The positive transcription elongation factor b (P-TEFb) was first identified as a general factor that stimulates transcription elongation by RNA polymerase II (RNAPII), but soon afterwards it turned out to be an essential cellular co-factor of human immunodeficiency virus (HIV) transcription mediated by viral Tat proteins. Studies on the mechanisms of Tat-dependent HIV transcription have led to radical advances in our knowledge regarding the mechanism of eukaryotic transcription, including the discoveries that P-TEFb-mediated elongation control of cellular transcription is a main regulatory step of gene expression in eukaryotes, and deregulation of P-TEFb activity plays critical roles in many human diseases and conditions in addition to HIV/AIDS. P-TEFb is now recognized as an attractive and promising therapeutic target for inflammation/autoimmune diseases, cardiac hypertrophy, cancer, infectious diseases, etc. In this review article, I will summarize our knowledge about basic P-TEFb functions, the regulatory mechanism of P-TEFb-dependent transcription, P-TEFb's involvement in biological processes and diseases, and current approaches to manipulating P-TEFb functions for the treatment of these diseases.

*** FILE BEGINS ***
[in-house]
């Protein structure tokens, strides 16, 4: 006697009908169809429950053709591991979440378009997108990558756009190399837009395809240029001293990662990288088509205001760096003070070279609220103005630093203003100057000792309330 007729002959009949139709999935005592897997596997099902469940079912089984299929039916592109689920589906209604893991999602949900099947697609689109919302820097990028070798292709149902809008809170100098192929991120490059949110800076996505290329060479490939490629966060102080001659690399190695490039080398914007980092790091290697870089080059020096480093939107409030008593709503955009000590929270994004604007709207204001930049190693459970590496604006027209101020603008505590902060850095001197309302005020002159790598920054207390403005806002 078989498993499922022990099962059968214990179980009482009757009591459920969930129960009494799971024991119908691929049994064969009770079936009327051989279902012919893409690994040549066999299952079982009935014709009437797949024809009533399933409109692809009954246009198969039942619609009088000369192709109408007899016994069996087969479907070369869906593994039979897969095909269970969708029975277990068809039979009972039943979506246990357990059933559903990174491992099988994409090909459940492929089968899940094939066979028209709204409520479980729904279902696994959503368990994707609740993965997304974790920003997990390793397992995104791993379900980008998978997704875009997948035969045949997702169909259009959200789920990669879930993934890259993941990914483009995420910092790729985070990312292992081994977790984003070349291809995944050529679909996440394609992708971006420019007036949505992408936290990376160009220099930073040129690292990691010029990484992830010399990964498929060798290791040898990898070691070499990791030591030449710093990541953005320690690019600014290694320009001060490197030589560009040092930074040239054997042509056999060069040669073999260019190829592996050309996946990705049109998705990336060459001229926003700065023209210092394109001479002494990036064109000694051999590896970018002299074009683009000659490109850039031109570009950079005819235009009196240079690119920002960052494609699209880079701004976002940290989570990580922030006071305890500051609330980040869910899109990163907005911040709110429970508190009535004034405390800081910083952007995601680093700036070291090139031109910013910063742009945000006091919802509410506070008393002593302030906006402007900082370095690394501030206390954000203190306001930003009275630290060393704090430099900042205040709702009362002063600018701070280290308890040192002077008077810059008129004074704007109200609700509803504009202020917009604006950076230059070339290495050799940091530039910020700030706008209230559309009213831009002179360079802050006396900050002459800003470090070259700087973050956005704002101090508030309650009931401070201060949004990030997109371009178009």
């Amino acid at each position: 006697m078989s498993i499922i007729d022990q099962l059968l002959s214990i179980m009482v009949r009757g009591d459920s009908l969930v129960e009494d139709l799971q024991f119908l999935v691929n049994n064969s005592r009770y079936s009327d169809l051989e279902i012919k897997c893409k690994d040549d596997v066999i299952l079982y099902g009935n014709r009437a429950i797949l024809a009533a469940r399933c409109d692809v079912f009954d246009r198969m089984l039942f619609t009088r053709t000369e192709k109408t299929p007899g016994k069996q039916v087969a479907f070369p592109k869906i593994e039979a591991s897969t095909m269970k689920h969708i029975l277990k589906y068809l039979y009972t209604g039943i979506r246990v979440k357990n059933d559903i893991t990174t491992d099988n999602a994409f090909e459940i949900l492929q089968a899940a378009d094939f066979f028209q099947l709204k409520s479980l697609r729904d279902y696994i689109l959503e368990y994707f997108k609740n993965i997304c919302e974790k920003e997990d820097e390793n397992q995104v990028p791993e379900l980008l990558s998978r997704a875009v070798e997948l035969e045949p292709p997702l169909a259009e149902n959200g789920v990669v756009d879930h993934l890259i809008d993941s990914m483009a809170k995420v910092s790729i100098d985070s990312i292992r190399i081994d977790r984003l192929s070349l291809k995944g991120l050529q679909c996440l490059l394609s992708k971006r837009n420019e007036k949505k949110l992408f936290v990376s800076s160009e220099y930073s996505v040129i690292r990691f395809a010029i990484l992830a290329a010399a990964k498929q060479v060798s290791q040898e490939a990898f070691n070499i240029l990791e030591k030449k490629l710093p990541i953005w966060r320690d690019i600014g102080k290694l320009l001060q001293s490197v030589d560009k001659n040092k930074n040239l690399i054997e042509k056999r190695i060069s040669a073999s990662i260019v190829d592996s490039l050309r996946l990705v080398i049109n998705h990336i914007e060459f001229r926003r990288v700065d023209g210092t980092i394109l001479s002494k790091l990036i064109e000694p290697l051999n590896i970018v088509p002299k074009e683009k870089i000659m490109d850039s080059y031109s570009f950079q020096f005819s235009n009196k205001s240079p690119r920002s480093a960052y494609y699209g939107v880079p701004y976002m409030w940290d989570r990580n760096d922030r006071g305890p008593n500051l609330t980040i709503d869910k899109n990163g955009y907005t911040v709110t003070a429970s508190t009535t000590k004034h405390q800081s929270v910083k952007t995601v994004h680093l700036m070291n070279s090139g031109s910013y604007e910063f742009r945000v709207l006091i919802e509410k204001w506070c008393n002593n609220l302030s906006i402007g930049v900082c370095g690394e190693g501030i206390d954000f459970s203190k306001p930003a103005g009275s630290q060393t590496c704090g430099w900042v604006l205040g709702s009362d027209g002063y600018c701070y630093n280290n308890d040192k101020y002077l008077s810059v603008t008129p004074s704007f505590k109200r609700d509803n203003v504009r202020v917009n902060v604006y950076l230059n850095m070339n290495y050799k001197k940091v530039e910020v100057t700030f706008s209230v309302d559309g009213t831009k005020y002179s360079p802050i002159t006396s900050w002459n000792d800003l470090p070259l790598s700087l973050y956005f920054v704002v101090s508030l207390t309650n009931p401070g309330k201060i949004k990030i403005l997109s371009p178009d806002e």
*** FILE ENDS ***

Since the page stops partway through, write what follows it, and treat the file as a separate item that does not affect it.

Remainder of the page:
Keywords: HIV; P-TEFb; RNA polymerase II; autoimmune diseases; cancer; cardiac hypertrophy; infectious diseases; inflammation; inhibitors; transcription elongation.